Horsemeat scandal: Nestle withdraws beef meals in Italy, Spain
Geneva: A week after claiming that its food products didn’t contain horsemeat, the Swiss-based firm Nestle has become the latest victim of the widening horsemeat scandal after it detected horse DNA in beef pasta meals.
World’s largest food producing company, Nestle ordered removal of two chilled pasta products off the shelves in Italy and Spain, reported the BBC.
The products that have been withdrawn in Italy and Spain are Buitoni Beef Ravioli and Beef Tortellini, the report added.
The company also discontinued the deliveries of meat from a German supplier.
Nestle said that the amount of horse DNA found in the beef meals was very low but above 1 %.
Horsemeat was detected after DNA tests were conducted on the products.
Earlier, the EU had ordered all the member countries to conduct DNA tests on processed beef.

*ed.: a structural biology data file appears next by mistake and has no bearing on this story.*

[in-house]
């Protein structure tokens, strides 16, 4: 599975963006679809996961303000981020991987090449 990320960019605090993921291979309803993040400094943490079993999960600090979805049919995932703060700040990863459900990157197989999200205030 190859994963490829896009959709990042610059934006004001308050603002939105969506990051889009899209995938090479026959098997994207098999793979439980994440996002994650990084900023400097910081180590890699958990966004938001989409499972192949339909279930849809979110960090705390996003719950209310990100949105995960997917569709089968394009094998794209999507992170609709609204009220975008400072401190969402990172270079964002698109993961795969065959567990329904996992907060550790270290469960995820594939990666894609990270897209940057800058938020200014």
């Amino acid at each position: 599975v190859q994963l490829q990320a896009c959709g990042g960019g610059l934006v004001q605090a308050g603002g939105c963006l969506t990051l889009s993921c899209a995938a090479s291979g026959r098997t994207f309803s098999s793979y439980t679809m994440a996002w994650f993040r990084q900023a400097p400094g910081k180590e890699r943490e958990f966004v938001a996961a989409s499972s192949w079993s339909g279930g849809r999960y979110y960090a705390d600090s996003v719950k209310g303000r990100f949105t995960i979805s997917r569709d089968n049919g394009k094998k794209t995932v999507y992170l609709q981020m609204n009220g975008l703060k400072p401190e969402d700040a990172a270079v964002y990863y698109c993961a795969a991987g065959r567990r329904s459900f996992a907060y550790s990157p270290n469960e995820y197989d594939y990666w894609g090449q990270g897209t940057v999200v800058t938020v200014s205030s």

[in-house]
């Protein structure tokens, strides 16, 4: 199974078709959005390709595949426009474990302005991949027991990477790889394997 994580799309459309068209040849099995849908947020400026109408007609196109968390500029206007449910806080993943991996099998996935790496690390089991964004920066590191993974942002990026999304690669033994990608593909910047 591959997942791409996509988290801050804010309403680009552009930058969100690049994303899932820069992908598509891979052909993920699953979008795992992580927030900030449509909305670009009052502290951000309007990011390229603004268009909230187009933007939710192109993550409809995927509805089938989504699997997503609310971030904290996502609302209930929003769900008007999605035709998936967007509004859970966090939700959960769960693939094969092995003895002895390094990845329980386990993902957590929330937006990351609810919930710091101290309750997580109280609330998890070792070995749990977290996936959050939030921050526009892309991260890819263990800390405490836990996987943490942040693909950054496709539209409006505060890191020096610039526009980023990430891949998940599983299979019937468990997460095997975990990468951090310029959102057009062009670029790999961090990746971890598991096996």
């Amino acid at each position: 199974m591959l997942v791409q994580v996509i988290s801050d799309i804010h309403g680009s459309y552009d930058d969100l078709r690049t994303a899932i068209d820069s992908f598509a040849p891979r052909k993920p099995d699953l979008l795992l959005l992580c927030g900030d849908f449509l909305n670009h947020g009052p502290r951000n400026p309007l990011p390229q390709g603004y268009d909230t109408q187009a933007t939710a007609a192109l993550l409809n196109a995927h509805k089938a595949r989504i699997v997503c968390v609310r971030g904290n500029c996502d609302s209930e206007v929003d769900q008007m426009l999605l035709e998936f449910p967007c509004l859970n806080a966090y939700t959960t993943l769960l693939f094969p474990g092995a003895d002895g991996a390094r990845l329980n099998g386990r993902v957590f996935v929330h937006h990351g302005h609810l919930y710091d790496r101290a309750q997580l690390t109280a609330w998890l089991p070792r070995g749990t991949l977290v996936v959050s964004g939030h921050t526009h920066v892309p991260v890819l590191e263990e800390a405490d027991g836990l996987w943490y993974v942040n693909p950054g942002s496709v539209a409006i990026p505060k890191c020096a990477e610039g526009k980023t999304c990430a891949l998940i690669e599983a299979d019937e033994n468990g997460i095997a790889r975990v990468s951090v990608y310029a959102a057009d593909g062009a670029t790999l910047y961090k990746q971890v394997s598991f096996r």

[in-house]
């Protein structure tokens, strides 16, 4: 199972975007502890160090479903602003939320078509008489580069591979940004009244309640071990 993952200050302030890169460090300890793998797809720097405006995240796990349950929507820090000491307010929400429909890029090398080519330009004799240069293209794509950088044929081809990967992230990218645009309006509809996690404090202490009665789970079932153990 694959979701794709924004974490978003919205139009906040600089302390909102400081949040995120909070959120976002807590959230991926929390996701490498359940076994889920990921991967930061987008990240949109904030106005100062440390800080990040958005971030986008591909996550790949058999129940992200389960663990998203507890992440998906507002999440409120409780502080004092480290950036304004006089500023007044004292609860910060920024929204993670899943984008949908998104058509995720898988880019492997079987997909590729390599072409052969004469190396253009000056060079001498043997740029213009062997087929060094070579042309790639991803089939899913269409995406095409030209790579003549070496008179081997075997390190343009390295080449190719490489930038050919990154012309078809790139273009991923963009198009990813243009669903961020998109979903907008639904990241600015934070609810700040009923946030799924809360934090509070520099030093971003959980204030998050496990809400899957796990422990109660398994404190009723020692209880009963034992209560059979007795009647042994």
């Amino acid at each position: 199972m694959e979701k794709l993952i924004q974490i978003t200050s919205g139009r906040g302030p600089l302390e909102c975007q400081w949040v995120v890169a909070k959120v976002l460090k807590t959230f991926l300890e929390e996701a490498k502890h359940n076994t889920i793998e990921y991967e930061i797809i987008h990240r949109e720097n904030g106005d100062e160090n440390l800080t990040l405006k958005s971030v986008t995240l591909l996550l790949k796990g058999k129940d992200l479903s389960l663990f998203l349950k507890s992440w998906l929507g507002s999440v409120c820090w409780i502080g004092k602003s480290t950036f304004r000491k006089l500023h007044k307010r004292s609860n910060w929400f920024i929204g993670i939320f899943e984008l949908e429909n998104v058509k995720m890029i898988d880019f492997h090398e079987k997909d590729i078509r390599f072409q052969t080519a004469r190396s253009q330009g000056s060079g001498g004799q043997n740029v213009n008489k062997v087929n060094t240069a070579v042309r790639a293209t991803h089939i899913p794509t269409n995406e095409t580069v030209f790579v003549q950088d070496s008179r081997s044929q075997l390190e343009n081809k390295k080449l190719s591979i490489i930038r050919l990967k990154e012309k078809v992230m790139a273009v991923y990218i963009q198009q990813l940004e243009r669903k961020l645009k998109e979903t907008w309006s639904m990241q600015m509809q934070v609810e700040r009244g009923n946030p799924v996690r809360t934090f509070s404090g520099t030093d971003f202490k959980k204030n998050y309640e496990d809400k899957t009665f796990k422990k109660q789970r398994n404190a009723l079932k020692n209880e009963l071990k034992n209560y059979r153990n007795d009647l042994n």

Millions of burgers and frozen meals have been recalled around Europe and many accusations have been made, but so far it's not clear how horsemeat got introduced into so many beef products.
The scandal came to the light for the first time in Ireland, which reported upto 100 pc horsemeat in products labelled as beef.
French authorities have already pointed to an elaborate supply chain that involved Romanian butchers and Dutch and Cypriot traders that resulted in horsemeat disguised as beef being sold in meals like lasagna and moussaka to consumers around the continent.
Britain's Food Standards Agency said it suspended production at the Peter Boddy slaughterhouse in northern England's Yorkshire and a company it allegedly supplied horse carcasses to, Farmbox Meats, in west Wales. The agency said it was investigating how "meat products, purporting to be beef for kebabs and burgers, were sold when they were in fact horse."
Horsemeat is largely taboo in Britain and Ireland, though in France it is sold in specialty butcher shops. While no health effects have been reported, the scandal has unsettled consumers and made clear that unscrupulous dealers in the complicated network of meat wholesalers are benefiting from selling much cheaper horsemeat as beef.